Mantooth and Kevin Tighe's characters John Gage and Roy DeSoto appeared on another Robert A. Cinader created show, Sierra. The show focused on National Park Service Rangers in the Sierras. Mantooth and Tighe appeared in the episode, "Urban Rangers".[2][13] Mantooth's character also appeared on a crossover episode of Adam-12 called "Lost and Found".[13]

The on-screen camaraderie between Mantooth and Tighe, as well as with both London and Troup, carried over to real life as well. Before London's and Troup's deaths, all four remained close friends after the series came to a close, and Tighe served as a best man at Mantooth's second wedding in 2002.[20] While talking with Tom Blixa of WTVN, Mantooth said that at first it was a little intimidating working with Robert Fuller, Bobby Troup, and Julie London, because they were all big stars but after doing a show with them for seven years they all became like family.[12] In the same interview while discussing happenings behind the scenes and blooper reels, Mantooth also said that there was "a lot of salty language though"..."and we learned every bad word from Julie London"...”I love her to death but she herself said 'I'm a broad'".[12] In a 2013 interview with the Tolucan Times, Mantooth said of his decades-long colleague, "Julie London was a mentor to all of us. She let the words work for her, rather than emoting; that’s all anybody needed."[16]

Firefighter/EMS advocate and spokesperson[edit]

While Mantooth has been a working actor for forty years, he has remained an advocate of firefighters, paramedics, EMTs, and other emergency medical providers. He makes speeches and personal appearances each year at events across the country,[6] discussing the "inside story of the development of the television series Emergency! and its impact on the EMS system development".[21] Having worked closely with the nation’s first certified firefighter/paramedics, who served as technical advisors on the set of Emergency!, Mantooth brings a perspective and insight into the startup and history of pre-hospital treatment in the field. He worked alongside influential men who made a difference … men he greatly admired … the late Robert A. Cinader, creator and executive producer of Emergency!, and the man known as the Father of Modern Emergency Medical Services, close friend and mentor, the late James O. Page.[22] According to A.J. Heightman, Editor-in-Chief, Journal of Emergency Medical Services (JEMS), "Randy Mantooth is one of the strongest reminders of how America turned the dedicated delivery of basic emergency care into a systematic approach to EMS and Advanced Life Support".[21]

Mantooth's dedication to promoting and advocating for the fire service and EMS is shown through personal reasons, "I owe an incredible debt to firefighters, EMTs, and paramedics... so that's a debt that no on can really pay back, but you can try. That's why it's so important for me to do what I do."[23] Mantooth references his own life being saved from carbon monoxide poisoning at home during the run of Emergency!, in addition to paramedics and a flight nurse saving his sister's life after she was involved in a car accident.[2][14] [23] Mantooth also advocates for the health and safety of firefighters and education them on the dangers of carbon monoxide poisoning and secondary effects of low level CO poisoning.[24] In association with Masimo Corporation, he speaks on carbon monoxide poisoning nationwide. Masimo Corporation funded a video, narrated by Mantooth, regarding carbon monoxide to educate firefighters.[24]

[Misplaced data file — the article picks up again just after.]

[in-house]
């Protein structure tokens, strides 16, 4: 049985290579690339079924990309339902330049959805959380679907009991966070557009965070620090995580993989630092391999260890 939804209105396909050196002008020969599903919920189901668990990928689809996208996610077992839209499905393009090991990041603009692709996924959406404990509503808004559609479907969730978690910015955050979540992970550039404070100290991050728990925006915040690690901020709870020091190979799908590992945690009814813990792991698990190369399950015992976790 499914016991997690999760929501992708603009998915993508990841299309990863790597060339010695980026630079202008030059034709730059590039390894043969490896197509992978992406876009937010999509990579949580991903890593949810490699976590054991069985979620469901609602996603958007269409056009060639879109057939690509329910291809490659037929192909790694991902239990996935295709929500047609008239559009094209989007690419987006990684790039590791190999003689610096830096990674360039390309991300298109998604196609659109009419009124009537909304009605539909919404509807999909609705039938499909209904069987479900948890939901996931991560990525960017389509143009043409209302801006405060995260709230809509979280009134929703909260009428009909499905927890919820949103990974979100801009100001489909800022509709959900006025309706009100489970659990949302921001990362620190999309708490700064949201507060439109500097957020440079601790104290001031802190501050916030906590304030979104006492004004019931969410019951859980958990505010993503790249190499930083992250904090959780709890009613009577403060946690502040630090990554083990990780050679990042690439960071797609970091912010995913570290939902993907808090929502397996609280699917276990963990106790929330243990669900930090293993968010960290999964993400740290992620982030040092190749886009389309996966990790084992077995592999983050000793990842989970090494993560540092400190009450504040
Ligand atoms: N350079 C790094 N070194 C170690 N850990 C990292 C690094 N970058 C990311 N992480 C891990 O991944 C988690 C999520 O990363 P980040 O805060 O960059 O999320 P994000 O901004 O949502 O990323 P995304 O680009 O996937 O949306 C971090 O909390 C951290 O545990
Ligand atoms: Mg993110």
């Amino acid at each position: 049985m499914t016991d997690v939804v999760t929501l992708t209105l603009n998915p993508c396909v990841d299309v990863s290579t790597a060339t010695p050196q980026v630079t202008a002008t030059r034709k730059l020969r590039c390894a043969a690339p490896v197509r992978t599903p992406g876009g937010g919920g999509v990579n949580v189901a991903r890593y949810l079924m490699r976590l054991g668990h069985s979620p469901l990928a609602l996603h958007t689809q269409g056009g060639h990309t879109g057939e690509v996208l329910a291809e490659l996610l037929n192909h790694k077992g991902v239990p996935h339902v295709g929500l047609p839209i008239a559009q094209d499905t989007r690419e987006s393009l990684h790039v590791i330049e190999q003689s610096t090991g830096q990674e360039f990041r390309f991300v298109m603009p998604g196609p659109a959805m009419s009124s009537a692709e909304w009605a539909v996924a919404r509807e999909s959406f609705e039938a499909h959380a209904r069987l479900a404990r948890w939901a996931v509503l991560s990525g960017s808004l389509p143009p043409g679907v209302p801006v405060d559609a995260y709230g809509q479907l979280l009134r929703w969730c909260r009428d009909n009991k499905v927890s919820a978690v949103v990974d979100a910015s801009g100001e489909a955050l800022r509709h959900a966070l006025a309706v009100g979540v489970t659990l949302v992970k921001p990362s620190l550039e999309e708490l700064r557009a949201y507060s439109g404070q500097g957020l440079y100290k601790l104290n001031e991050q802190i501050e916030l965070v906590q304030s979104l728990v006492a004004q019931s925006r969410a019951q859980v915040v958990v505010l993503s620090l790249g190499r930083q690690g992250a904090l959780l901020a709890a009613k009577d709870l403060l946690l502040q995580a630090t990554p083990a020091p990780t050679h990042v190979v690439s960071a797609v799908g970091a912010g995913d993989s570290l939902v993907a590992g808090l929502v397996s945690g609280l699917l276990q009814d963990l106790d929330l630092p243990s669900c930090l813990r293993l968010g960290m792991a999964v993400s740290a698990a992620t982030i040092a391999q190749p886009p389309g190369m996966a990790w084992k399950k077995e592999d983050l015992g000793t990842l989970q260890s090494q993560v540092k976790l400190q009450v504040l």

He also serves as spokesperson for the International Association of Firefighters (IAFF) on Health and Safety. He has been honored over the years with numerous awards and recognitions, most recently the James O. Page Award of Excellence from the International Association of Fire Chiefs (IAFC), EMS section. He is a lifetime member of the National Association of Emergency Medical Technicians (NAEMT) and a lifetime member of the Washington DC-based Advocates for EMS.[25] He "accepts the accolades with gracious deference to those he considers our true heroes".[22] Mantooth serves as honorary chairman and spokesperson for the non-profit County of Los Angeles Fire Museum Association.[26]

Mantooth's work as an advocate for firefighters and EMT also extended to the Native peoples. In May 2012, he filmed an Emergency Preparedness video to be distributed to tribal leaders with Monte Fronk in Minnesota at the Mille Lacs Ojibwe Reservation.[27] The project was funded through a public health education grant through the University of Minnesota.[23] Mantooth served as moderator recently in a project done in conjunction with the Los Angeles County Fire Museum, Pioneers of Paramedicine, and is an effort to document and record the history of the paramedicine program. Originally filmed in 2001, with additional scenes filmed in 2013, this features discussions with four doctors: Eugene Nagel, MD from Miami; Leonard Cobb, MD, Seattle; J. Michael Criley, MD, Los Angeles; and Walter Graf, MD, in Los Angeles. These doctors pioneered the idea of mobile medicine and paramedics based on early ideas in Northern Ireland and Russia.[28]